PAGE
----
Example of AbstractFIFO of ReferenceCountedObject objects?



In my quest to properly implement multithreading in my program I've realized that a good, scalable and future proof solution seems to be Juce's AbstractFIFO, made to use ReferenceCountedObjects somehow. I should then derive my own payload objects from ReferenceCountedObject, and thus be able to use them in AbstractFIFO.

Looking at the code of AbstractFIFO scares me a bit, my C++ - fu simply doesn't seem to be up to scratch; I don't really understand how to do the above, and the only discussion I've found on the forum turned into a discussion about some similar functionality in vflib that now seems to be unsupported.

Does anyone have an example of an AbstractFIFO implementation containing ReferenceCountedObjects they would care to share?



Instead of using AbstractFIFO you can use a plain old std::list<> and wrap access to it with a CriticalSection.


Unless you're worried about locks of course...



I think that's kind of what I'm doing:

ReferenceCountedArray<OSC_Message, CriticalSection> m_MessageQueue; (Where OSC_Message inherits ReferenceCountedObject).

I add to the end, and always take out the element at index 0, if there is one. Maybe somewhat inefficient depending on the internal implementation of ReferenceCountedArray when shifting list items around, but I haven't seen any multithreading errors here.

The messages I am dealing with are time critical so I don't want to introduce jitter or delays due to locking, but I also cannot use the built in MIDI tools of Juce, my messages being OSC.

From browsing and posting in the forum I've found recommendations of using lock-free FIFO queues as being the best option for this, especially when scaling up to high amounts of CPU activity.


I discussed this in an older thread (which was destroyed, by offtopic comments) this doesn’t use reference counted pointers but it should be easy to change.
Its very similar to AbstractFifo but uses only pointers, and its lock free.

template <class ObjectClass>
class    CircularSingleWriterSingleReaderLockFreePointerFIFO
    CircularSingleWriterSingleReaderLockFreePointerFIFO (int capacity) noexcept
		jassert (capacity > 0);
	~CircularSingleWriterSingleReaderLockFreePointerFIFO() {};
	int getTotalSize() const noexcept           { return arrayOfPointers.size(); }
	int getFreeSpace() const noexcept           { return arrayOfPointers.size() - getNumReady(); }
	int getNumReady() const noexcept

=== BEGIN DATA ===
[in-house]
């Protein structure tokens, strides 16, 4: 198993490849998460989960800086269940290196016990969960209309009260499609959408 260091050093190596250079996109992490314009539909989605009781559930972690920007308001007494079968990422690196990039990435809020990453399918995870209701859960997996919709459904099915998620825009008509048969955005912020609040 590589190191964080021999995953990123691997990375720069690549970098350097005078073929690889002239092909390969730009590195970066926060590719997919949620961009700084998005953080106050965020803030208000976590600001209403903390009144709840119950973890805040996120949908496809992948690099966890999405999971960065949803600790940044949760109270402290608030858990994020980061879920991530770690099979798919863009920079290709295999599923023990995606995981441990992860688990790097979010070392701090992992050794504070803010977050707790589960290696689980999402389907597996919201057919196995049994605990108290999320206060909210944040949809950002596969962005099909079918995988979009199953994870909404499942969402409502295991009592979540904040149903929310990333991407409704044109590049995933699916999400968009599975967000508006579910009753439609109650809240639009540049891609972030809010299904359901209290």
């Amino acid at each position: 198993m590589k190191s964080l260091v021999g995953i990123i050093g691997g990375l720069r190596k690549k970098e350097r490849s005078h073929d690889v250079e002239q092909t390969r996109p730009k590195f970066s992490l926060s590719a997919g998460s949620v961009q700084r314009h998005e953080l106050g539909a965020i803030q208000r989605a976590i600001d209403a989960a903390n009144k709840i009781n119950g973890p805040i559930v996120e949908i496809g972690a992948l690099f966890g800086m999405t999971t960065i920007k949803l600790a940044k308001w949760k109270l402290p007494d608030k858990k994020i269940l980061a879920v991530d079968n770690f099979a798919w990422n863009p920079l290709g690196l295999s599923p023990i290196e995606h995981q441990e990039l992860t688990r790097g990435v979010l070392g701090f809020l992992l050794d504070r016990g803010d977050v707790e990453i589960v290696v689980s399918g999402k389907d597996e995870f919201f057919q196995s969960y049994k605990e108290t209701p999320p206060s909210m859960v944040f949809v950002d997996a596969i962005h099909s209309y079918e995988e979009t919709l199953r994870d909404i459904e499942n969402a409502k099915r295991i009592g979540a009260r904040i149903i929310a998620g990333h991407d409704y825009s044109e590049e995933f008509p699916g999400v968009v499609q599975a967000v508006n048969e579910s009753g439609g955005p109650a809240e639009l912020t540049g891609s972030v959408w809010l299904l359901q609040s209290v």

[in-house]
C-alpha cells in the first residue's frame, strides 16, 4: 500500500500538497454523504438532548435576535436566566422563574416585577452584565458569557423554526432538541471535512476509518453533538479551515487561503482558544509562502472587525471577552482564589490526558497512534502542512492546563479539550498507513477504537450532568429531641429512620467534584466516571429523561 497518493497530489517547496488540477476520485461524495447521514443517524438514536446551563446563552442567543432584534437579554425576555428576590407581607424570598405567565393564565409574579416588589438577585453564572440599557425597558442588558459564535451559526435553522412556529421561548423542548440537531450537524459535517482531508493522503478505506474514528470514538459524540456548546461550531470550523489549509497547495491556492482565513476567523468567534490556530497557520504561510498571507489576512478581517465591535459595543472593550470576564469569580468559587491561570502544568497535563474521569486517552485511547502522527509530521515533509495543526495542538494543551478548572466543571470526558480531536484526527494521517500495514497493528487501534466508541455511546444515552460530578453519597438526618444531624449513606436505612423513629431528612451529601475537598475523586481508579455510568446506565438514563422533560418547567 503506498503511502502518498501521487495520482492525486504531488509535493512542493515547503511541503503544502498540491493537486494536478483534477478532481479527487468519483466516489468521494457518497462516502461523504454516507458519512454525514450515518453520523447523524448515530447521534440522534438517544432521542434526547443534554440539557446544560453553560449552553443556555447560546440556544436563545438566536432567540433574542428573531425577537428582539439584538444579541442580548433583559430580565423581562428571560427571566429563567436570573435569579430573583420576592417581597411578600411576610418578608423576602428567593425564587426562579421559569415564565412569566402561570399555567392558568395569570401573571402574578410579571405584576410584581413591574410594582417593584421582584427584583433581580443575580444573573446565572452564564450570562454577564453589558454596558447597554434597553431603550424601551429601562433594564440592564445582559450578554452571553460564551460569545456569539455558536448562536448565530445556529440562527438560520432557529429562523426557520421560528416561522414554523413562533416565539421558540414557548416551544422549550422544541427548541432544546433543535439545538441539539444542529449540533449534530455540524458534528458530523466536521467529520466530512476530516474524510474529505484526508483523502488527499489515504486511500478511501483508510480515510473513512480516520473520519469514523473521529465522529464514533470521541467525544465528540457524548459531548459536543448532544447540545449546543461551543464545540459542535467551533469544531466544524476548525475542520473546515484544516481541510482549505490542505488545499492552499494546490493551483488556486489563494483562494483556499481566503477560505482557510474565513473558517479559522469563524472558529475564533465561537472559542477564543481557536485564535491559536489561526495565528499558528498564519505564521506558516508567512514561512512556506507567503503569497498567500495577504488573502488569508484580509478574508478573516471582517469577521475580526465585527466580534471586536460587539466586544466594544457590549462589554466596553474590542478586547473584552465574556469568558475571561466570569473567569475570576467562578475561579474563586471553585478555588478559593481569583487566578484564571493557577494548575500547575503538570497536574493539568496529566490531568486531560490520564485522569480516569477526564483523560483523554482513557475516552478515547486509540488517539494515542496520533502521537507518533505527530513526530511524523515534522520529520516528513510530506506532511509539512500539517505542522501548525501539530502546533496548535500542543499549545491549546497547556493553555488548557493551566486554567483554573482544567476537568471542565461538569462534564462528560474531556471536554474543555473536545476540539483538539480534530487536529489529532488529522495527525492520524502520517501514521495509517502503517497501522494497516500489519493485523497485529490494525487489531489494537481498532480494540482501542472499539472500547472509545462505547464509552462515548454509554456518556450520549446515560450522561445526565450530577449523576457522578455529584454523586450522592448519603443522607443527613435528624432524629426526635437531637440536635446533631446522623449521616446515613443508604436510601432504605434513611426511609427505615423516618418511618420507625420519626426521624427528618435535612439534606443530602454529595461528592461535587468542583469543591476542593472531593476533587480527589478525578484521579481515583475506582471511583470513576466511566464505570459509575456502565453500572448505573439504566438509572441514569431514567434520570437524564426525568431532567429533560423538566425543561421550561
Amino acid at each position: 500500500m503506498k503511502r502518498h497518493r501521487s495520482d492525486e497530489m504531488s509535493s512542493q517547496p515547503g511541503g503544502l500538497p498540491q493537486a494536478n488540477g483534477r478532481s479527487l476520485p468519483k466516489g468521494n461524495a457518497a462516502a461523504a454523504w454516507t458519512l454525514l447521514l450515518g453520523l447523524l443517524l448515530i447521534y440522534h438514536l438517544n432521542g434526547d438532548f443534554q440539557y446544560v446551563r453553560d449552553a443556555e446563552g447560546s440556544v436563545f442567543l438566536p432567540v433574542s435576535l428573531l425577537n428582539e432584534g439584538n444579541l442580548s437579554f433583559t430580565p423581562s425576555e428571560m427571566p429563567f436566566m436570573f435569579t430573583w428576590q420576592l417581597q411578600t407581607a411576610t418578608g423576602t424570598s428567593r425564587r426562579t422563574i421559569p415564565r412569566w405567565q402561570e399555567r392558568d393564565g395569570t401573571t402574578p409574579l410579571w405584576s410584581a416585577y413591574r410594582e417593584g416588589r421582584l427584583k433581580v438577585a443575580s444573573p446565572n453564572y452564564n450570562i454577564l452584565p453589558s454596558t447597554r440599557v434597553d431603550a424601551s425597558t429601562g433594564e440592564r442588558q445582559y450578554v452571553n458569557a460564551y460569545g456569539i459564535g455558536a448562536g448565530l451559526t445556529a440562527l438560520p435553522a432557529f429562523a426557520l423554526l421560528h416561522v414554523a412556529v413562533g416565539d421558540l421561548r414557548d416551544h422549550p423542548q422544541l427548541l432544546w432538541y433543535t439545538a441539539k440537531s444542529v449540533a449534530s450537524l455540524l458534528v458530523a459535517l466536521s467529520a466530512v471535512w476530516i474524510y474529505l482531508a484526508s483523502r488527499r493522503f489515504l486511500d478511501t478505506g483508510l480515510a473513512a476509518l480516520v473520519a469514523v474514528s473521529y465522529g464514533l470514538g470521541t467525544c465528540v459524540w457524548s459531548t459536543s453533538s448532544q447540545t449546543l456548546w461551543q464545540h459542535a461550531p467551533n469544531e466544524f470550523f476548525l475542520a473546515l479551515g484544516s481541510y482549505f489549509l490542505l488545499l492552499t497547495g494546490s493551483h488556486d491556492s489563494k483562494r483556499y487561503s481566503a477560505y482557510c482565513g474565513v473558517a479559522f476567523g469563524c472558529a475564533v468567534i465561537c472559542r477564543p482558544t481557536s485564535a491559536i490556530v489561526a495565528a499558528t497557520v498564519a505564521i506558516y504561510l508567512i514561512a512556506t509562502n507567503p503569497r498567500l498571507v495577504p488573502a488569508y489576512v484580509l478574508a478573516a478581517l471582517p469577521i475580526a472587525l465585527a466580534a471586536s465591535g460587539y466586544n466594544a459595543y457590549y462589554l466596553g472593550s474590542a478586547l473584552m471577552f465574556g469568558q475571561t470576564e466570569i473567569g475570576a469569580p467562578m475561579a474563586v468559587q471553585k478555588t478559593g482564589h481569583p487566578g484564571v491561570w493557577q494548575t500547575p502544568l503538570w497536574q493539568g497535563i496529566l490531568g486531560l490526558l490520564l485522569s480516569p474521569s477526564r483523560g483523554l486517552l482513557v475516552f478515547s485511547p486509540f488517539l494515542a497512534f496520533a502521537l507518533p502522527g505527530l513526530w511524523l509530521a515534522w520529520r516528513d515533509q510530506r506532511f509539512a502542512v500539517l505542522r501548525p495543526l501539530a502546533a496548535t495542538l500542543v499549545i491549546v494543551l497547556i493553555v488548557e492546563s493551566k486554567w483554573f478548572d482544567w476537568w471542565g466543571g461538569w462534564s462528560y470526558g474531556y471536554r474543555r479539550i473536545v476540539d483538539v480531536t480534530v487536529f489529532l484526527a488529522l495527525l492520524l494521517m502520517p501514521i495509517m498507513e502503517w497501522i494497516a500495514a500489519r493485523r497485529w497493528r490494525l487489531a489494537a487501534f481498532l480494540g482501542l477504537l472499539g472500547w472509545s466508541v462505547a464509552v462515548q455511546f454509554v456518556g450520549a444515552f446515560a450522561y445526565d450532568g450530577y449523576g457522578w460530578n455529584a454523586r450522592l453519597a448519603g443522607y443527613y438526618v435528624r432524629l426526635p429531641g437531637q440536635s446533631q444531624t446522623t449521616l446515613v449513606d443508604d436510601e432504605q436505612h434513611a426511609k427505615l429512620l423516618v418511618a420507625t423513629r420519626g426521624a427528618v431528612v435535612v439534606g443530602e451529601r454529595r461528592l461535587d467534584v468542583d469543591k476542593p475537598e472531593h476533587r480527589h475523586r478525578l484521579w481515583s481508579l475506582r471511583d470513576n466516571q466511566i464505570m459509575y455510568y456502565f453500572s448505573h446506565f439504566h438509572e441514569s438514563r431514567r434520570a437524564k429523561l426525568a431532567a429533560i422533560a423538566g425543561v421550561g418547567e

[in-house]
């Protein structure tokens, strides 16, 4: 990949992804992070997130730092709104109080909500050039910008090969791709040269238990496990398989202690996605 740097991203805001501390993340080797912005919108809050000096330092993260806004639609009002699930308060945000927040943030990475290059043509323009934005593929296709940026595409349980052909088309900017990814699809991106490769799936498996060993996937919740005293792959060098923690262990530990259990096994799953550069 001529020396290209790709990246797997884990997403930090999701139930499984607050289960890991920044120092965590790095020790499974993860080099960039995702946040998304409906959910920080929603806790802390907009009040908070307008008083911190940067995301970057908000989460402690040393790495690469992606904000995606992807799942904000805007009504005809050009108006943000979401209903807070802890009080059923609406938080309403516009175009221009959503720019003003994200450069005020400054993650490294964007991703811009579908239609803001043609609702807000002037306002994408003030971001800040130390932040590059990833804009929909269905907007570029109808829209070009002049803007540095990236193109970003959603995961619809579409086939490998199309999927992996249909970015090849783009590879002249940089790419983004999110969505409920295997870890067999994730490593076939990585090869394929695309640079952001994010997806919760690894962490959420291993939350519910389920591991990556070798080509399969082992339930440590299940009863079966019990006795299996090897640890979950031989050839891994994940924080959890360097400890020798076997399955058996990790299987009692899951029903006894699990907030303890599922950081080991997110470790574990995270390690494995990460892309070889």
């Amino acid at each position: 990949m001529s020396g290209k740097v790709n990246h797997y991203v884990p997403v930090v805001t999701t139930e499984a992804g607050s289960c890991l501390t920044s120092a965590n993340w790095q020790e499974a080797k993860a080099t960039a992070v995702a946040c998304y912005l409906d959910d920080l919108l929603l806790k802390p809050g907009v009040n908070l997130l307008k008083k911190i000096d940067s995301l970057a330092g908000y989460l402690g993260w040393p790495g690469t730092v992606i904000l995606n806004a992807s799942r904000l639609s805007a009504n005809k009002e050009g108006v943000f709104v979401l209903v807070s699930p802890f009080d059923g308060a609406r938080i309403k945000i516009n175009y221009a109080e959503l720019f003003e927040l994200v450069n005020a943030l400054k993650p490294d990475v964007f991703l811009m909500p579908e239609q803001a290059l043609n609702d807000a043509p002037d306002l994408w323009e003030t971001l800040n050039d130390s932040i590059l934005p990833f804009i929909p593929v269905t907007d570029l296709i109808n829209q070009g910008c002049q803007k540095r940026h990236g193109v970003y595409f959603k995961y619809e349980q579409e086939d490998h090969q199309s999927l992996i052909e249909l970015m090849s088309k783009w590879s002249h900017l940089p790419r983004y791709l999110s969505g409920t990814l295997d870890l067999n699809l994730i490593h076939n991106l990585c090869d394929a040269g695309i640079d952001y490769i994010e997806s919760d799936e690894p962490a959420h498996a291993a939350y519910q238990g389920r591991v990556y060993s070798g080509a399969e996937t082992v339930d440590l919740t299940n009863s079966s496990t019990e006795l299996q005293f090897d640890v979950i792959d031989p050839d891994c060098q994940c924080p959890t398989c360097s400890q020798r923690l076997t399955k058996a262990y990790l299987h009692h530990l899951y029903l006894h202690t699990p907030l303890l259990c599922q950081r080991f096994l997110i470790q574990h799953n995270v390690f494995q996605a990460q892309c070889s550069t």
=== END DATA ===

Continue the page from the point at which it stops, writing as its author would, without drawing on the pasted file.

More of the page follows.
const int vs = validStart.get();
		const int ve = validEnd.get();
		return ve >= vs ? (ve - vs) : (arrayOfPointers.size() - (vs - ve));

	void reset() noexcept
		validEnd = 0;
		validStart = 0;

	void setTotalSize (int newSize) noexcept
		jassert (newSize > 0);

	// adds a Pointer to the FIFO, return true when successful
	bool write ( ObjectClass* object)  noexcept
		const int vs = validStart.get();
		const int ve = validEnd.value;
		const int freeSpace = ve >= vs ? (arrayOfPointers.size() - (ve - vs)) : (vs - ve);

		if (freeSpace <= 1)
			return false;
		int newEnd = ve + 1;
		if (newEnd >= arrayOfPointers.size()) newEnd=0;
		validEnd.set(newEnd); // ATOMIC at the end
		return true;

	// reads a pointer from the FIFO, returns the pointer or 0 if not successful
	ObjectClass* read ()  noexcept
		const int vs = validStart.value;
		const int ve = validEnd.get();
		const int numReady = ve >= vs ? (ve - vs) : ( arrayOfPointers.size() - (vs - ve));

		if (numReady <= 0)
			return 0;
		int newStart = vs + 1;
		if (newStart >= arrayOfPointers.size()) 	newStart = 0;
		validStart.set(newStart); // ATOMIC at the end
		return arrayOfPointers[vs];


    Atomic <int> validStart, validEnd;
	Array <ObjectClass*>  arrayOfPointers;

    JUCE_DECLARE_NON_COPYABLE_WITH_LEAK_DETECTOR (CircularSingleWriterSingleReaderLockFreePointerFIFO);



I'll give it a try and see whan performance difference I get when using lock-free access!


@chkn why did you use validStart.value; validEnd.get(); for this? Why does one use the getter, and the other directly access the underlying value? Why not the underlying value for both, or the getter for both?